I’m a pastor in South Jersey so, naturally, I go to Taco Bell a lot. It’s an “all things to all people sort of thing”…and a serious love of cheesy bean and rice burritos. Not long ago I was hanging out a Taco Bell in Mt. Ephraim, NJ, and I had my missionary thinking cap on. I was observing an incredibly diverse group of people. I sat with my back to the window with a full view of everyone who was there. The staff was mostly young and black. There was a Spanish speaking family in the corner with a bunch of kids too close in age to all be siblings. There was a young white couple with two young kids who looked like they might be “down and out.” There were some preppy white teenagers at the high top tables, a black woman sitting alone near the soda machine and a clean cut white guy with slicked back hair and sharp creased khakis across from her.
I wondered how God might help me and my church, Circle of Hope, include all these people in our community. How could I bridge the divide between me and my fellow Taco Bell customers? What would it take to bring us together in one body?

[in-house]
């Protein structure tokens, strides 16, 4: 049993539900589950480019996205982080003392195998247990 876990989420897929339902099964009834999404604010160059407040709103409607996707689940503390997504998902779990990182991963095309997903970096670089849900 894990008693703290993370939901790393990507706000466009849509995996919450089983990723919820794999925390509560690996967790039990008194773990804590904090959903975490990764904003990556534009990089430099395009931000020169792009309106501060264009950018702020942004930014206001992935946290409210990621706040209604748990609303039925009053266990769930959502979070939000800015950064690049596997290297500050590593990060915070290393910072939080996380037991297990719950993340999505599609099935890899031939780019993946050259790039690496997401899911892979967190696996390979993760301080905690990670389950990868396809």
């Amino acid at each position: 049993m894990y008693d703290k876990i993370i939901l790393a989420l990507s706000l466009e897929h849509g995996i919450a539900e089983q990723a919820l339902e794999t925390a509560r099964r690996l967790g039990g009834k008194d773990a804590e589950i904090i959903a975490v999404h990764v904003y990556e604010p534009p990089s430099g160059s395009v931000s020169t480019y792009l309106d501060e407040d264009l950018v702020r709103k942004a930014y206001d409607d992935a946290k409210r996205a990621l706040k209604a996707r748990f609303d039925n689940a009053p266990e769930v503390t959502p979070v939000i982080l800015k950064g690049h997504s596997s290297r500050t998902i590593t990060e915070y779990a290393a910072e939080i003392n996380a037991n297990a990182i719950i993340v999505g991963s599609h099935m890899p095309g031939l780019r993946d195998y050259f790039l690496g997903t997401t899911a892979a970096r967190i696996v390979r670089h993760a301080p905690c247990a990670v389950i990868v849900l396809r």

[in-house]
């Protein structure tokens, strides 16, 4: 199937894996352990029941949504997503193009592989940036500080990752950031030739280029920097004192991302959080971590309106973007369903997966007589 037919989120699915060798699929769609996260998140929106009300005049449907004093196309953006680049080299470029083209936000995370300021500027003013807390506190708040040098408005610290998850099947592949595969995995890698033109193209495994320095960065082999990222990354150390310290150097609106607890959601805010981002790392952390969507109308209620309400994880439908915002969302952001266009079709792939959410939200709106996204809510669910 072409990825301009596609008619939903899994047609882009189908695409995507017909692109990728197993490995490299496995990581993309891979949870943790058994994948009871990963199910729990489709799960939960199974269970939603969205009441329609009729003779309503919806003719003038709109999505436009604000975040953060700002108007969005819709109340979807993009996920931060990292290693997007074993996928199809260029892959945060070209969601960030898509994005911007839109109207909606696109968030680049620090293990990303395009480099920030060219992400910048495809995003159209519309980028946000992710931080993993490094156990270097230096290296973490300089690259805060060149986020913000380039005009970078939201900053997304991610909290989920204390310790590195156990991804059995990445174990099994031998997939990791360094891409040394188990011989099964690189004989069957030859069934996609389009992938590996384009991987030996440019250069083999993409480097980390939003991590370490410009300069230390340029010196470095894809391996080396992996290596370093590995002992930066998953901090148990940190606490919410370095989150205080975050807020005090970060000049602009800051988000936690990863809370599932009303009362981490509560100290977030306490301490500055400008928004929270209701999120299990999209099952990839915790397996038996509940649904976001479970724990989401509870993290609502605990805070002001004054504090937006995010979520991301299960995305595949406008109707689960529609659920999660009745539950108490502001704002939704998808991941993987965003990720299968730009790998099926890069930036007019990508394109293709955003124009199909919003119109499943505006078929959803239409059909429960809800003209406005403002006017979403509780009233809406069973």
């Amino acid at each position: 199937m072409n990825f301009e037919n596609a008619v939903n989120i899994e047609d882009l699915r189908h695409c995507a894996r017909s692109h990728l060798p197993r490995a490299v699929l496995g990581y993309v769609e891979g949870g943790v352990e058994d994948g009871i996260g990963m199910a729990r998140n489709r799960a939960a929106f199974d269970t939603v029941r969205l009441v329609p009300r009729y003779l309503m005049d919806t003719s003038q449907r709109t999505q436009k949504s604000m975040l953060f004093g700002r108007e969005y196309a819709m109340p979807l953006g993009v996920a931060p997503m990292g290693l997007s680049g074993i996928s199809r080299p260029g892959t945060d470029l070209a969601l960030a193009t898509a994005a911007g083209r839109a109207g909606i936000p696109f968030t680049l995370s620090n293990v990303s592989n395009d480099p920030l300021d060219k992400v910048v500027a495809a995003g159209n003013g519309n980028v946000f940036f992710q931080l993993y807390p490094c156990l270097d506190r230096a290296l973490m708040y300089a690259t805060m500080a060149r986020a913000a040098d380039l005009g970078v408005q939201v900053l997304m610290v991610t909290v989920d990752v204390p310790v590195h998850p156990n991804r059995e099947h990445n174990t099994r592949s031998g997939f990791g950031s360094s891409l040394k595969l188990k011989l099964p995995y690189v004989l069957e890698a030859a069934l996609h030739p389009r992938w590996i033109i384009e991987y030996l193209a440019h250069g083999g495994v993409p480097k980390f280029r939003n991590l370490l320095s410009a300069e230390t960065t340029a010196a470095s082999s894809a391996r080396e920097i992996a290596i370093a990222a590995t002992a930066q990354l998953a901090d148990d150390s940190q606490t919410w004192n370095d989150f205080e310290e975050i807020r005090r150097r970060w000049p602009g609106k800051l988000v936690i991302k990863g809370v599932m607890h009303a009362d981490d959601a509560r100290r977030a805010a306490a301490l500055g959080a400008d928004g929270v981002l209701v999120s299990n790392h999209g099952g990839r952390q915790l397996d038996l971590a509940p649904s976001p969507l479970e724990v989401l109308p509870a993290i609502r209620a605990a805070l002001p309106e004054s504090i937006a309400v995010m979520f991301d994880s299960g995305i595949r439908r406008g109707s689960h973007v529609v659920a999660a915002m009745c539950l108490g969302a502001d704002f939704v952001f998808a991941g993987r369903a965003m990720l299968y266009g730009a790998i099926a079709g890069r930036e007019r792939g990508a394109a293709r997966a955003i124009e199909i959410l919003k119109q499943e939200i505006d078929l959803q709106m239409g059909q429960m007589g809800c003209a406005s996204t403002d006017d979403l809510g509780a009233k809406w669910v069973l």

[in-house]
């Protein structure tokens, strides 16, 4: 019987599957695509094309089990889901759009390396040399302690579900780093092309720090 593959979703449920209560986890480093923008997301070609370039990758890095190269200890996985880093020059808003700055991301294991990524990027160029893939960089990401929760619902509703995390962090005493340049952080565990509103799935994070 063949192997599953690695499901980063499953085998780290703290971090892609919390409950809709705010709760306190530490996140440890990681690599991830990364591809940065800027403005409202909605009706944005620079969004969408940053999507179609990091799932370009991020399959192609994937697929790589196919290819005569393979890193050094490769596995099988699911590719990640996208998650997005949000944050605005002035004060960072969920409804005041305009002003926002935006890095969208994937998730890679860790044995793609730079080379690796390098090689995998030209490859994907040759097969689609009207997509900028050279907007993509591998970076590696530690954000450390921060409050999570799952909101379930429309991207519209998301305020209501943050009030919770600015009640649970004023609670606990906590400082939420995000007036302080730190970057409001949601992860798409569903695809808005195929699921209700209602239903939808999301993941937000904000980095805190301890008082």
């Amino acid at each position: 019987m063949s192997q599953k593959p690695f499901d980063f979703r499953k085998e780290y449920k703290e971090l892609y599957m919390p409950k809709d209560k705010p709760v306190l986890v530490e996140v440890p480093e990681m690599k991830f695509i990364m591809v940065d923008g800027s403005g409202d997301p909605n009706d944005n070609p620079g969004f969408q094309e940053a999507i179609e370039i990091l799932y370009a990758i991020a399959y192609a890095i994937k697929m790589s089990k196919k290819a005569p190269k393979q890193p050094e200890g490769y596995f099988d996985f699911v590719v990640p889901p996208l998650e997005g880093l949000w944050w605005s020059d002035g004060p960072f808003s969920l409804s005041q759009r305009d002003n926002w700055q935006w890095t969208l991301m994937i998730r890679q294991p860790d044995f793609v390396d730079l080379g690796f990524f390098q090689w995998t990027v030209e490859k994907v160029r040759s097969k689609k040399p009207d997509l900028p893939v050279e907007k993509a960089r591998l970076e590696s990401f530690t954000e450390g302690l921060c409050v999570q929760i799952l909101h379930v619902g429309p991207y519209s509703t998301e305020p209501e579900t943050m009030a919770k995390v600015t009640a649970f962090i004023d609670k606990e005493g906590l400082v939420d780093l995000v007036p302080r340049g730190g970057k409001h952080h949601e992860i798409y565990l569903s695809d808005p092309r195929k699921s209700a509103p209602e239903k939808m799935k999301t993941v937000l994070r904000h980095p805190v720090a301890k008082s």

There was the universal divide: we were strangers. And there were many more superficial modes of separation. These ones speak Spanish as their mother tongue, mine is English; these ones are black, I am white; this person is much older than me; these ones might have trouble making ends meet, I can pay my bills comfortably, that guy probably works at some business park, I work at Taco Bell sometimes dreaming about the Kingdom of God.
Of course this was all speculation—an exercise in missionary imagination. I don’t actually know about these people and their experiences, but the wonderment was helpful for me. I used it to pray, “God, how will you bring us together?”